I worry too about those in prison, many of whom are young people who joined gangs as the only way they could see to protect themselves and their families and become strong.  Drugs may also have driven them to make bad choices even if they were fortunate enough to have good families.

Creating Our Own History  

We all need a milieu in which we are loved, taught how to treat each other with respect, and take good care of ourselves and those near us.  When our family histories do not include those skills, we struggle with life, and hopefully find others who will mentor us.

While there are parts of our history, such as our genetics, that we cannot change, there are many areas we can change.  It’s important to evaluate who we are and ask, “Is this who I want to be?”  If the answer is “yes,” we are very fortunate. If the answer is “no,” then it’s time we revise the course of our lives, so that in the future, “yes” will become our answer.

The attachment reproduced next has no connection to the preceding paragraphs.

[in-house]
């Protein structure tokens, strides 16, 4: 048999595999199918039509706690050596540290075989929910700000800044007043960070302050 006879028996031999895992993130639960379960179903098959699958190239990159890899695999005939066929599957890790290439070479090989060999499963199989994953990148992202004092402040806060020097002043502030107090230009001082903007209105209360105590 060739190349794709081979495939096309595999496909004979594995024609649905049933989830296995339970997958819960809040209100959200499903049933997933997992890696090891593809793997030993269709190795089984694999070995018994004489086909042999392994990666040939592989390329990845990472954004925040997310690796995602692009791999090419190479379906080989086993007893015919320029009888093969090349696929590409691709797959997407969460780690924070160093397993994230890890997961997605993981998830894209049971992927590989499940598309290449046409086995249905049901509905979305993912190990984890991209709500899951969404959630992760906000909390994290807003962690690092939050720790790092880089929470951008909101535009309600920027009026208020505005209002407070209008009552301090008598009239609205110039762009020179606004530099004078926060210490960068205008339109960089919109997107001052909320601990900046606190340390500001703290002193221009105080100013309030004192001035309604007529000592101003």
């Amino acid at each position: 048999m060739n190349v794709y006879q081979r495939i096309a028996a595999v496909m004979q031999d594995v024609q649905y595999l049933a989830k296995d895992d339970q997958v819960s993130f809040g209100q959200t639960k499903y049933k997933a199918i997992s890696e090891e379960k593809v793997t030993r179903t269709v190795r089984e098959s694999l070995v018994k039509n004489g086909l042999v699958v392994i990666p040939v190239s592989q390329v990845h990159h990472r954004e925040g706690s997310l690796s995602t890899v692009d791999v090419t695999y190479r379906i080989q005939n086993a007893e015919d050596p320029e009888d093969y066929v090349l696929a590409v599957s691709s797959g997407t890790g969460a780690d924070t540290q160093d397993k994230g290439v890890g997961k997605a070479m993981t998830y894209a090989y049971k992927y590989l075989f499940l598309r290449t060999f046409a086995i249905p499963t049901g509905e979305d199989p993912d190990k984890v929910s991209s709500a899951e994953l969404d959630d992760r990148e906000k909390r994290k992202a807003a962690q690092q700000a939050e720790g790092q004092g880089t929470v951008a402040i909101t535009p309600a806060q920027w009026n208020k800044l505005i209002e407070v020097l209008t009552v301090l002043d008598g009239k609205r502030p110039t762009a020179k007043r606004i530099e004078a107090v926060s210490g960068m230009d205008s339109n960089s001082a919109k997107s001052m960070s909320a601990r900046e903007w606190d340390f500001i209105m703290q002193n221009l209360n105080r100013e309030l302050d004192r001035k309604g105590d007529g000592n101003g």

© 2021 Georganne Spruce

AWAKENING TO IMPROVISE OUR LIVES

AWAKENING TO REHEARSE OUR LIVES

AWAKENING TO THE GIFT OF SURPRISE

 

AWAKENING TO NOURISHMENT

“When you recover or discover something that nourishes your soul and brings joy, care enough about yourself to make room for it in your life.”  Jean Shinoda Bolen

What nourishes you the most?  How did you discover it?  What place does it have in your life?

When I think of nourishment, four things come to mind:  eating dinner, reading books, the forest and a spiritual practice.  While we need food to survive physically, we also need nourishment for the mind and soul.  Hopefully, we do more than just care for our bodies.